New Big Y results for the Pettit-Mellows Y-DNA Project have arrived for kit #157822, a descendant of Andrew Pettit (1716-1748). Andrew was a grandson of Nathaniel I (c1645-c1718) and great grandson of Thomas (1609-1688). He has five novel markers not found to date in anyone else. (Such SNPs are called private variants or novel SNPs.) For those who simply want to know the bottom line, that's it. No new surprises and no new genealogy has been discovered. But the five SNPs are somewhat anomalous and raise a number of questions across the project. Those of you who want to learn more about that, please read on.Pettit-Mellowes Y-DNA Project
Janet Wood and I have been working diligently on two Pettit groups. It had long been suspected, perhaps for a century) that John Pettit (c1608) and Thomas Pettit (c1609) were brothers. It makes sense. They arrived to Massachusetts about the same time and, according to some secondary sources, they were both indentured to Abraham Mellowes. Otherwise, no records have ever been found that describes the relationship between them — until the Y chromosome. (I'll explore this further in a future article.) Let's start with the new test results.
Understanding and determining what to do with a wealth of Y-DNA SNPs (Y-SNPs) is the crux of this article. How do we place them on the tree? How does the placement inform the genealogy? The first step toward that understanding is to recognize that a Y-SNP mutation occurs at the creation of the sperm cell that makes the man. The SNP, then, can be seen as being somewhat analogous in name to the man. (Pause on that a bit.) The chromosome, with the new marker, slightly alters the SNP stream from that point on. It's cloned into every son and then forward to future generations. Genetic genealogists try to place these SNPs with the precise generation in which they emerged. Once done, we've acquired a unique genetic name for the man, whether or not we know his "social" name. But here's the catch. SNP mutations occur, on average, only every four generations. (And keep in mind that we're talking about one single-point mutation among 57 million "points.") Our new tester defies the odds but, as we'll see, not terribly.
The five new novel SNPs discovered for the Andrew lineage would theoretically take us back to the period between 1400 and 1500 CE and, perhaps, as many as twenty generations! Unless the genealogy is wrong (not likely), we'd not expect the arrival of five SNPs into the Y chromosomal stream over eight generations. However, SNP mutations are random. I've seen testers with next to no novel SNPs over considerable periods of time. And I've seen new SNPs emerge in both father and son. I've even seen two new SNPs emerge at the birth of a single male. Why not three new SNPs? Why not a combination of the two possibilities?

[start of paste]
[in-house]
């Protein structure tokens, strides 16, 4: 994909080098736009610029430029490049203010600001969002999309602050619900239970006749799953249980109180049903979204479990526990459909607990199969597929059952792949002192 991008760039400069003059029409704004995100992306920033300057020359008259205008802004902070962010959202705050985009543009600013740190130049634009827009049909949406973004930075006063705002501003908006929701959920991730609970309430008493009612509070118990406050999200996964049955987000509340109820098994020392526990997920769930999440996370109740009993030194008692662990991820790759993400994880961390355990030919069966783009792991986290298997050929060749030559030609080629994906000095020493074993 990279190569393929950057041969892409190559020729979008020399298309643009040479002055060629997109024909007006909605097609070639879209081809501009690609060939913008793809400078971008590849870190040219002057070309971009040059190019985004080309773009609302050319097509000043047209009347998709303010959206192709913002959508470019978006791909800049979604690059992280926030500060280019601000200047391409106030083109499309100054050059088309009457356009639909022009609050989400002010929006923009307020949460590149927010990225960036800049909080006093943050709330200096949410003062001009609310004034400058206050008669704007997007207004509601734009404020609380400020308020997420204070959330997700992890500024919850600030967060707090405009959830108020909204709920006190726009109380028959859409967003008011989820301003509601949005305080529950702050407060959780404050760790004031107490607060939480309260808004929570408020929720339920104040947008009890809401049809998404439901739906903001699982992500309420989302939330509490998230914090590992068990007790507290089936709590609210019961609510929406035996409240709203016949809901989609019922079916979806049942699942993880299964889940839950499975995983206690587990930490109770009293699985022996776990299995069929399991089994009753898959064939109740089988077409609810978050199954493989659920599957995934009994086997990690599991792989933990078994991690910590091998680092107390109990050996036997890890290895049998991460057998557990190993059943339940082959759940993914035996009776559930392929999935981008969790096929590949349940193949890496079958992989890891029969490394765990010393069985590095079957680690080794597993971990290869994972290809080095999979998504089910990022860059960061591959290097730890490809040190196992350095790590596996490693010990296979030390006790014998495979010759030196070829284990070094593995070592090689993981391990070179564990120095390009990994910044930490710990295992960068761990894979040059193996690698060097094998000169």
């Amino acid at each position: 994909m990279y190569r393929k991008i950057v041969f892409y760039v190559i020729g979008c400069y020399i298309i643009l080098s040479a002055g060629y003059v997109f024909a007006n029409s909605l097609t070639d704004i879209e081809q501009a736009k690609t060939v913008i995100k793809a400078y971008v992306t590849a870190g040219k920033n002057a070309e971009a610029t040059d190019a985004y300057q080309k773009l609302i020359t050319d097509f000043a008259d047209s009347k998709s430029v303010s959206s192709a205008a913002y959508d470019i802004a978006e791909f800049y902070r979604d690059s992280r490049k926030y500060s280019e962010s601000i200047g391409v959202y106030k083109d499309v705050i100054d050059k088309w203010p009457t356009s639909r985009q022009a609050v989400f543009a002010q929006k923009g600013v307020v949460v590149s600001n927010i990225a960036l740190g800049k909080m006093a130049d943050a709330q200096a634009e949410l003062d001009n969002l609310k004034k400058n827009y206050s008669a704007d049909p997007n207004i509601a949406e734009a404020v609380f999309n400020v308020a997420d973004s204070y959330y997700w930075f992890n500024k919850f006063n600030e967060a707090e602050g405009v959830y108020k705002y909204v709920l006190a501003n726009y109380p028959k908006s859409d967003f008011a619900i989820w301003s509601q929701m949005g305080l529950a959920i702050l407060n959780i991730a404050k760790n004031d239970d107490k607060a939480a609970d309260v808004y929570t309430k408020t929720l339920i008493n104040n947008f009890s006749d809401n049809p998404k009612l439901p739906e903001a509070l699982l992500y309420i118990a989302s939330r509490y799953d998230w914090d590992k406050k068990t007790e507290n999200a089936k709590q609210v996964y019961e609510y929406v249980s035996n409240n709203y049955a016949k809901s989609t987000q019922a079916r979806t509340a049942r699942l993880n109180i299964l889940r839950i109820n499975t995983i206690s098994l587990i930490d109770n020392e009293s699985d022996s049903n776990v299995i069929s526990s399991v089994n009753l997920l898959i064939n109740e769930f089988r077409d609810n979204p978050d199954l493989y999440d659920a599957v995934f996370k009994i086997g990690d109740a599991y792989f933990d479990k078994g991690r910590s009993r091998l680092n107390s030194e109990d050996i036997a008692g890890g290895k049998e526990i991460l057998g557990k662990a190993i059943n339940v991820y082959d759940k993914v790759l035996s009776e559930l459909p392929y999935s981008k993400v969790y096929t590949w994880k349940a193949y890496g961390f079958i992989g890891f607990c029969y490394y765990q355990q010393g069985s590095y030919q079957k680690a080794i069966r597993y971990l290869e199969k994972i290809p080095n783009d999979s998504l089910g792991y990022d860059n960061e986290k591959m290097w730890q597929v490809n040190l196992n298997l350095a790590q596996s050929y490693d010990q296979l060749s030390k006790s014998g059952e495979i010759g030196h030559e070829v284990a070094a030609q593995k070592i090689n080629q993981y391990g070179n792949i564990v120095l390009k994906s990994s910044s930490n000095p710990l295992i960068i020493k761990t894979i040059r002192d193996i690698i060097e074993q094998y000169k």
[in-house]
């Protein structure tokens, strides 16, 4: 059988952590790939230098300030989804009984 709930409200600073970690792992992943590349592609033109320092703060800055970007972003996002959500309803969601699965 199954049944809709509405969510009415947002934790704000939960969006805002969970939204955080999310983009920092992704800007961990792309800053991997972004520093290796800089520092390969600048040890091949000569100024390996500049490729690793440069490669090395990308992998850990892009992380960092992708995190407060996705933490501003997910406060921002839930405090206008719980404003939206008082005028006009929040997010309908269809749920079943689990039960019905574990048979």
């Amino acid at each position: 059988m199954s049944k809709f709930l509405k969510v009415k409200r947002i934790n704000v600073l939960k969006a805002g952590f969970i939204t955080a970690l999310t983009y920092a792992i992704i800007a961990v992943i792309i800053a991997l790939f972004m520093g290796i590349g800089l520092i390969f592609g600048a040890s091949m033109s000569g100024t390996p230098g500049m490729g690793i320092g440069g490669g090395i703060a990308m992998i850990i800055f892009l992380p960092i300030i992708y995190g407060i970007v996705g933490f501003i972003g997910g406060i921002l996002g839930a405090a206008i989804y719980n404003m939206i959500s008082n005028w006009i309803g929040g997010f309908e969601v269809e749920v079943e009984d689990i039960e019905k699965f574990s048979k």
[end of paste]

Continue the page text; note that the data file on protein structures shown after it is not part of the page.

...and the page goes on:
A mathematical model has been devised to deal with this problem: Average out the SNP counts across the project to arrive to a fairly reasonable estimate of the overall mutation rate. It's certainly possible these five SNPs can be accounted for in the same way a roll of dice might win you a fortune. On the other hand, anomalies such as this might point to an error in the lineage. In this case, I'd say a single anomalous tester is insufficient evidence to suspect a genealogy problem.
We can make far better sense of the five unmatched SNPs in Andrew's lineage by first understanding that none of Andrew's brothers had them. (See the project's Hybrid Tree.) They had to have emerged with Andrew and/or any number of his descendants — five SNPs over eight generations. We can place them on the tree by testing descendants of the brothers of two or more generations in the tester's lineage. I would suggest we start somewhere in the middle with any known brother of John Pettitt (1799-1879), if he exists. Any of the five SNPs that match the new tester will have emerged before or with John and be placed just above him. We continue up or down the lineage depending on the results. One caveat, though. Such an exercise beyond finding an anchor SNP for Andrew would be largely academic, especially if the genealogy for his descendants is sound.
But we have a bit more severe case of too-many-SNPs for Increase Pettit (1726-1795), a probable descendant of Thomas Pettit II. Two testers have eleven novel variants between them, an average of 5.5 SNPs per lineage or roughly 22 generations. Having two extremely SNP productive, collateral lineages would be a pretty decent confirmation that the mutual ancestor lived between about 1400 to 1488! That's certainly not when Increase lived. Between the two, they have a real-world average of seven generations. That's a lot of doubling up of new SNPs per generation. And with so many PVs (personal variants), I'd expect some matching between the lineages, especially some that were pre-Increase. That would make a bit more sense. To be sure, though, what we see isn't impossible, but I deem it rather unlikely. To resolve this, a bottom-up approach is needed by testing more MLDs (I just made that up for Male Lineage Descendants). Furthermore, a detailed and strict study of the genealogy is probably in order.